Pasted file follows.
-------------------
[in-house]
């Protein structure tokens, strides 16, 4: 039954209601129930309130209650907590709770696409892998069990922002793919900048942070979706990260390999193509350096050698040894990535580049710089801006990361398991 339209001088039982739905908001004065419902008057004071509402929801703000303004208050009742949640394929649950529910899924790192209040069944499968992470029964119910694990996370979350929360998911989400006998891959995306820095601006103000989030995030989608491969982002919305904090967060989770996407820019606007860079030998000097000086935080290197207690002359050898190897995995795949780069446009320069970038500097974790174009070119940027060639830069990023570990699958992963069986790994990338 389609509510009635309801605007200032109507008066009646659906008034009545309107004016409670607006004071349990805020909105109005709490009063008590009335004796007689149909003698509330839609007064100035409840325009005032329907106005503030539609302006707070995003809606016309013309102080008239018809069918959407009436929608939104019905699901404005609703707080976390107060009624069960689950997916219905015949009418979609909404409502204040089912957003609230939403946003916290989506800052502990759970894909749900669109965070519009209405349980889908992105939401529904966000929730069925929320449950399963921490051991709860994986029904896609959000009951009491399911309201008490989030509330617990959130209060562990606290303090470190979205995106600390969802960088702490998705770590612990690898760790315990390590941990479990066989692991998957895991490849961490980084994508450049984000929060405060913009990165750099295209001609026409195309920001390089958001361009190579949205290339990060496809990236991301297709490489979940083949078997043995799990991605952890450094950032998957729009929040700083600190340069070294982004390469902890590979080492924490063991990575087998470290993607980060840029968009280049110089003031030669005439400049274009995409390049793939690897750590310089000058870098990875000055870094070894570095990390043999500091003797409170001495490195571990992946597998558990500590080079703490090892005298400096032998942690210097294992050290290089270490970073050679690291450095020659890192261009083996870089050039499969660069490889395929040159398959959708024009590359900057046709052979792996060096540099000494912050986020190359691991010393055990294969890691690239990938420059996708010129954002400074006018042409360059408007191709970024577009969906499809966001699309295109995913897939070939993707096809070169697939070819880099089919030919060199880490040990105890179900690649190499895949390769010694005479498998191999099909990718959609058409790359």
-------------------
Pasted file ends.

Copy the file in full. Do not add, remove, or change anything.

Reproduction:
[in-house]
């Protein structure tokens, strides 16, 4: 039954209601129930309130209650907590709770696409892998069990922002793919900048942070979706990260390999193509350096050698040894990535580049710089801006990361398991 339209001088039982739905908001004065419902008057004071509402929801703000303004208050009742949640394929649950529910899924790192209040069944499968992470029964119910694990996370979350929360998911989400006998891959995306820095601006103000989030995030989608491969982002919305904090967060989770996407820019606007860079030998000097000086935080290197207690002359050898190897995995795949780069446009320069970038500097974790174009070119940027060639830069990023570990699958992963069986790994990338 389609509510009635309801605007200032109507008066009646659906008034009545309107004016409670607006004071349990805020909105109005709490009063008590009335004796007689149909003698509330839609007064100035409840325009005032329907106005503030539609302006707070995003809606016309013309102080008239018809069918959407009436929608939104019905699901404005609703707080976390107060009624069960689950997916219905015949009418979609909404409502204040089912957003609230939403946003916290989506800052502990759970894909749900669109965070519009209405349980889908992105939401529904966000929730069925929320449950399963921490051991709860994986029904896609959000009951009491399911309201008490989030509330617990959130209060562990606290303090470190979205995106600390969802960088702490998705770590612990690898760790315990390590941990479990066989692991998957895991490849961490980084994508450049984000929060405060913009990165750099295209001609026409195309920001390089958001361009190579949205290339990060496809990236991301297709490489979940083949078997043995799990991605952890450094950032998957729009929040700083600190340069070294982004390469902890590979080492924490063991990575087998470290993607980060840029968009280049110089003031030669005439400049274009995409390049793939690897750590310089000058870098990875000055870094070894570095990390043999500091003797409170001495490195571990992946597998558990500590080079703490090892005298400096032998942690210097294992050290290089270490970073050679690291450095020659890192261009083996870089050039499969660069490889395929040159398959959708024009590359900057046709052979792996060096540099000494912050986020190359691991010393055990294969890691690239990938420059996708010129954002400074006018042409360059408007191709970024577009969906499809966001699309295109995913897939070939993707096809070169697939070819880099089919030919060199880490040990105890179900690649190499895949390769010694005479498998191999099909990718959609058409790359």